A popular scenic tourist site, the 360,000 square foot temple complex has been a registered charity since 1963. Apart from holding regular Buddhist assemblies, the nunnery also operates an elderly care home, a library, and a primary and secondary school.
The nunnery was first established in 1934, providing a space for women monastics to practice Buddhism. At the time, the Chinese Civil War was bringing an influx of refugees from the mainland to the neighborhoods of Diamond Hill and Wong Tai Sin. The nunnery began providing social services to the refugees, and in 1948 established a school for the children of the poor. In 1957, they also opened an orphanage and home for the elderly.
In 1988, the construction of Tate’s Cairn Tunnel necessitated the demolition of the original nunnery and several surrounding buildings. However, the support of donors at home and abroad made it possible to start reconstructing the nunnery the following year.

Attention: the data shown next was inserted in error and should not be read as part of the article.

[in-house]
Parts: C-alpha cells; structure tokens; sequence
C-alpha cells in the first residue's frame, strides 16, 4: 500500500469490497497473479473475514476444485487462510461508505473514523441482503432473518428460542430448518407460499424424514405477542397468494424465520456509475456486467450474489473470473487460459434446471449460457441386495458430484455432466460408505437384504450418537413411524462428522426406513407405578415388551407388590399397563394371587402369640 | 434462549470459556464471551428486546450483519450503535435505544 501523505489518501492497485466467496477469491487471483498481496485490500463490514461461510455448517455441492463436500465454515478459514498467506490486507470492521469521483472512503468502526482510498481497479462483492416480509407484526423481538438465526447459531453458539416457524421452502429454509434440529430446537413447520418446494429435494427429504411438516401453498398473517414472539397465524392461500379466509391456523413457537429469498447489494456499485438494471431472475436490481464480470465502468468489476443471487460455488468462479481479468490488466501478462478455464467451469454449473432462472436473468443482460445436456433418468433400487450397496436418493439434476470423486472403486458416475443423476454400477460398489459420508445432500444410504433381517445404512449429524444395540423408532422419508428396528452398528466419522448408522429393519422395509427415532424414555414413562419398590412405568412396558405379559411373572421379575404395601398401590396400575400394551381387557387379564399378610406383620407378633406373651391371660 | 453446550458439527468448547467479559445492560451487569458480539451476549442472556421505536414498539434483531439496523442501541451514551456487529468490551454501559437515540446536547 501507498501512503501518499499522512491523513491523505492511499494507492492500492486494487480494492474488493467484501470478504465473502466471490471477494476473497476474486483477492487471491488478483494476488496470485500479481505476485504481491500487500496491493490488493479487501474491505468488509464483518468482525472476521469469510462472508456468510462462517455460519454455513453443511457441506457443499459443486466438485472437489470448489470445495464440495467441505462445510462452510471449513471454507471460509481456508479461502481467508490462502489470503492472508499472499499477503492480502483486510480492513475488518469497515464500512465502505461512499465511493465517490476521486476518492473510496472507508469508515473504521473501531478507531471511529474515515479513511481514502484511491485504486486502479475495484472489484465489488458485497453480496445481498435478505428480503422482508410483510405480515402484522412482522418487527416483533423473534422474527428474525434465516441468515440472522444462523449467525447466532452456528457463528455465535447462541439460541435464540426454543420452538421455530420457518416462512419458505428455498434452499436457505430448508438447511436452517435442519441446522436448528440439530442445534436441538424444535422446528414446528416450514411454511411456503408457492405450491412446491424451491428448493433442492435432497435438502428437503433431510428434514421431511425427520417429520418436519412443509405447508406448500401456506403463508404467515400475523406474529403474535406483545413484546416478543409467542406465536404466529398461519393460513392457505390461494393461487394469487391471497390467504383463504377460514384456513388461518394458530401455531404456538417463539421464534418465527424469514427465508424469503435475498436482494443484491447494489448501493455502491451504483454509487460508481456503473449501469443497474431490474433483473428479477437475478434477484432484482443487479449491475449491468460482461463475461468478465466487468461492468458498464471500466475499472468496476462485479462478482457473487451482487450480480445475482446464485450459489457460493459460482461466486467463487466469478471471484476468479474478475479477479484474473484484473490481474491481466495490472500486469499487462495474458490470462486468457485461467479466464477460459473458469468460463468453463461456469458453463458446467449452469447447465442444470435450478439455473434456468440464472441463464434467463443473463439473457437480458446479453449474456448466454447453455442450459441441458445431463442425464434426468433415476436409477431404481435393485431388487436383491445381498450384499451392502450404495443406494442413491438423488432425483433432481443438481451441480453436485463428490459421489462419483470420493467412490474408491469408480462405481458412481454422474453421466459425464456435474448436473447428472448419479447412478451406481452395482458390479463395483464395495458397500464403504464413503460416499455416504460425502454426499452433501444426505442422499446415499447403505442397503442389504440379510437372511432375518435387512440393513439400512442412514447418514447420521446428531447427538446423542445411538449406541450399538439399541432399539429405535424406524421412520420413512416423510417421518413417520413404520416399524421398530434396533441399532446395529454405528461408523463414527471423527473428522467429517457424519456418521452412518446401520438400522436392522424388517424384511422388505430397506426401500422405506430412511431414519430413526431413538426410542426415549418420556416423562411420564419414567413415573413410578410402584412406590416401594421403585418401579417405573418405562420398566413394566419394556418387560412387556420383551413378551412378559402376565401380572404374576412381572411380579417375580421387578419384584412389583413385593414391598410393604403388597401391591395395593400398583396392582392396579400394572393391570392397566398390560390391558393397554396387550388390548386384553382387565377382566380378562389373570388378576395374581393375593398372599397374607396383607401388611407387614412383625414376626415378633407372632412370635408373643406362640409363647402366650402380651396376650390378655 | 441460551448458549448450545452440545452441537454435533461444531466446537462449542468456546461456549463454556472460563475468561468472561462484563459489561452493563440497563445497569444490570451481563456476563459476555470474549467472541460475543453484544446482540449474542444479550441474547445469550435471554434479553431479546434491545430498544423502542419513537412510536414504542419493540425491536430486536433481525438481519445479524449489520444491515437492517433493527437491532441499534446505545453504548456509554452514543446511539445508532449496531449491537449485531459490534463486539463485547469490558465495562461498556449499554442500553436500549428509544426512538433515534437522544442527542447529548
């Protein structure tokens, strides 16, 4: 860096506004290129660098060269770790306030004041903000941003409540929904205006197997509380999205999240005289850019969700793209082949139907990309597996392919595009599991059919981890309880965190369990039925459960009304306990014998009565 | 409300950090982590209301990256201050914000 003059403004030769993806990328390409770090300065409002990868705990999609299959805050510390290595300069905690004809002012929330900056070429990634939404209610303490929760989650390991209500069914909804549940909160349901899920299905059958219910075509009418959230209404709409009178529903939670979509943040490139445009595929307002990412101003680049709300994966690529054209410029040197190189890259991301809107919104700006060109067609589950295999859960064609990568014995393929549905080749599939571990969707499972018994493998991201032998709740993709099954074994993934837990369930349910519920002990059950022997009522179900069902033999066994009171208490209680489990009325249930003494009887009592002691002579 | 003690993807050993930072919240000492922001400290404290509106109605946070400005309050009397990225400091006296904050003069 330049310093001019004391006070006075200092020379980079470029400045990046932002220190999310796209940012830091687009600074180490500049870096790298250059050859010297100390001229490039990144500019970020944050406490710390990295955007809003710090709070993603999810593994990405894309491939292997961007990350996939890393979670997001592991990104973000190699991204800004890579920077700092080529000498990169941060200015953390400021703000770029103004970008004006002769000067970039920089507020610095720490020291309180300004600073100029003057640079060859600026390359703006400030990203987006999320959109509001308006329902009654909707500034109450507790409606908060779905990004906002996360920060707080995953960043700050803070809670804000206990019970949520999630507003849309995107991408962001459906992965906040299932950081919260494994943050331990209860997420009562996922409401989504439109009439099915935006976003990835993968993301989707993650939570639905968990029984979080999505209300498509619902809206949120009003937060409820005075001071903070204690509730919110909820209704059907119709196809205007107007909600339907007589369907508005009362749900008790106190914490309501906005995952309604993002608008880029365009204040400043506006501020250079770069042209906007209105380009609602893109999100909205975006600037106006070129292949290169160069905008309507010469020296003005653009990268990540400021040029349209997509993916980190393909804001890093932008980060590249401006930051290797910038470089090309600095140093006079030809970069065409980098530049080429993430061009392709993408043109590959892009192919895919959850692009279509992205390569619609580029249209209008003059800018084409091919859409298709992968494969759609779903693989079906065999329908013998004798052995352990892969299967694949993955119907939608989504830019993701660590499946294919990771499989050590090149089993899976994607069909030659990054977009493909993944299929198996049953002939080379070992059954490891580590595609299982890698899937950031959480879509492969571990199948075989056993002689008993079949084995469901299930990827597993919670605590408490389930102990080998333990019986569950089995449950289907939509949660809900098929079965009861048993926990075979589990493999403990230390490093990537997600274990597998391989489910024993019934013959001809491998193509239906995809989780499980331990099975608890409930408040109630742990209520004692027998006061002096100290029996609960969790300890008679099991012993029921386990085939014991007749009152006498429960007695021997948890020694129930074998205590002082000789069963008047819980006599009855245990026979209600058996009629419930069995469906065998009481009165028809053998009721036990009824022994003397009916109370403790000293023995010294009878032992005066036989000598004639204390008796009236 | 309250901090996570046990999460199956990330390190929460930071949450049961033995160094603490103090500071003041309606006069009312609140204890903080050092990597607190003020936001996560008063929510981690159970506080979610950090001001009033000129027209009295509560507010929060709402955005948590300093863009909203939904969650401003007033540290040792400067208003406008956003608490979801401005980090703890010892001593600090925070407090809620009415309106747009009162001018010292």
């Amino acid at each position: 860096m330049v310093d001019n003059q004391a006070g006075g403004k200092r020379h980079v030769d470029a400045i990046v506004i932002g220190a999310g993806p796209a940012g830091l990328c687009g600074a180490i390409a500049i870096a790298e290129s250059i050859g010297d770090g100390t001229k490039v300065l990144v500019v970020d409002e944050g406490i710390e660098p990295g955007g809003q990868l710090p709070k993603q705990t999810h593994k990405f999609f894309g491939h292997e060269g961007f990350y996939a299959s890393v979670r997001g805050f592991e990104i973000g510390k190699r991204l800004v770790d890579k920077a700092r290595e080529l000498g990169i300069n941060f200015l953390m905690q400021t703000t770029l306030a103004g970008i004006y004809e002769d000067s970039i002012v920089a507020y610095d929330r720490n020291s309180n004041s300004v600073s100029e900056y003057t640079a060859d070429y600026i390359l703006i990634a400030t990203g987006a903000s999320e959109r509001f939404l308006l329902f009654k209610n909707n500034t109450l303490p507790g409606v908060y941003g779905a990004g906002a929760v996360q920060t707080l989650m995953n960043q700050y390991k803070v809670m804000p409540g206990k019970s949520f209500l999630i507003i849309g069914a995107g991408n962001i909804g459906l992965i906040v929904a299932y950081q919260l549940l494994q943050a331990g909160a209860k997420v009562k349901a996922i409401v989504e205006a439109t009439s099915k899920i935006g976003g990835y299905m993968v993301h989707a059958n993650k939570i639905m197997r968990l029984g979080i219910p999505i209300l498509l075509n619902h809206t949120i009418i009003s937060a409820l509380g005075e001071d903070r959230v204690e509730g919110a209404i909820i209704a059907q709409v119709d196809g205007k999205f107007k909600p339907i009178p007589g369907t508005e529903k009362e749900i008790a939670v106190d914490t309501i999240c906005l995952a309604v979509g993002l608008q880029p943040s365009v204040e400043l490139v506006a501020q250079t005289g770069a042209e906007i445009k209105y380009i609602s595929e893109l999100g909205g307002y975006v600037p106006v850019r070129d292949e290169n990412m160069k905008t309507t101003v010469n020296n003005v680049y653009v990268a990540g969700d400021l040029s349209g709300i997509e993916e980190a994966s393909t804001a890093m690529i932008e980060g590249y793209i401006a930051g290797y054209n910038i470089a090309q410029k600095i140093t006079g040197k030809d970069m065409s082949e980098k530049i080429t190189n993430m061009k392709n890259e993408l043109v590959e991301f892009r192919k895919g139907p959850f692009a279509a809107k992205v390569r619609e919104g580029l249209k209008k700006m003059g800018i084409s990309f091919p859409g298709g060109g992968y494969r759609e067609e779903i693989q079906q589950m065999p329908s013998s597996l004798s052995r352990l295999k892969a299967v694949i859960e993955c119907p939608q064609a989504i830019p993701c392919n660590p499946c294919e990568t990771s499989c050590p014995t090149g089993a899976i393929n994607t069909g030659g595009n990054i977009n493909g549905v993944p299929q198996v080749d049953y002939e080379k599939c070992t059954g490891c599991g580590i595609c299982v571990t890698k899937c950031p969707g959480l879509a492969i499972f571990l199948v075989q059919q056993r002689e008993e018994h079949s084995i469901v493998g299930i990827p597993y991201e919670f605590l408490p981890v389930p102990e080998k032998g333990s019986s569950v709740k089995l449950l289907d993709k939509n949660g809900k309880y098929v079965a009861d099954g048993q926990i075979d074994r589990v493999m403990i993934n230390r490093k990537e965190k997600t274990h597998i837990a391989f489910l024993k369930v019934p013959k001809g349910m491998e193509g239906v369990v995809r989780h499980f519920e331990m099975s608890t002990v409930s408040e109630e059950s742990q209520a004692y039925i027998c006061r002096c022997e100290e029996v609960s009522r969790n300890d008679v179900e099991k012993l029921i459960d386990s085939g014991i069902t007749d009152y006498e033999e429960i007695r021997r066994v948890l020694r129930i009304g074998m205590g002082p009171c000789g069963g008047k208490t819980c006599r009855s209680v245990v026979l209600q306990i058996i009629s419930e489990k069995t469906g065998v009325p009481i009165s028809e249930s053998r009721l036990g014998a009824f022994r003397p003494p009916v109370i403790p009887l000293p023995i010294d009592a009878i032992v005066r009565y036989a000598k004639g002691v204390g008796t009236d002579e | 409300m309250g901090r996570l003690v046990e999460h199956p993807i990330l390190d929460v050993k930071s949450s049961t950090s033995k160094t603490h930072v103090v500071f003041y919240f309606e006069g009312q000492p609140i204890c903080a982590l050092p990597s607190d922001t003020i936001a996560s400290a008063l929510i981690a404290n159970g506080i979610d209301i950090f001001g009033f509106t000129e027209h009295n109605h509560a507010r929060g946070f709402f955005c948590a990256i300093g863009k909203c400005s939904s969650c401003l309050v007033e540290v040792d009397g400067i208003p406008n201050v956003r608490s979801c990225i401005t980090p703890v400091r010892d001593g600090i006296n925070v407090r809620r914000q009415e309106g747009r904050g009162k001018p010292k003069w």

This time round, it was decided that the new complex would be built in the architectural style of the Tang dynasty (AD 618-907). The buildings were constructed entirely of natural materials — cypress wood, stone and ceramic roofing tiles. The use of a traditional architectural technique involving interlocking wooden frames meant that none of the buildings has a single nail in it.
The reconstructed nunnery officially opened to the public in 2000, along with the adjoining 3.5-hectare Nan Lian garden. Its complex includes 16 halls, majestic courtyards, a library, a pagoda, a bell tower, a drum tower and a lotus pond garden. The nunnery’s beauty and serenity makes it a popular spot for visitors.
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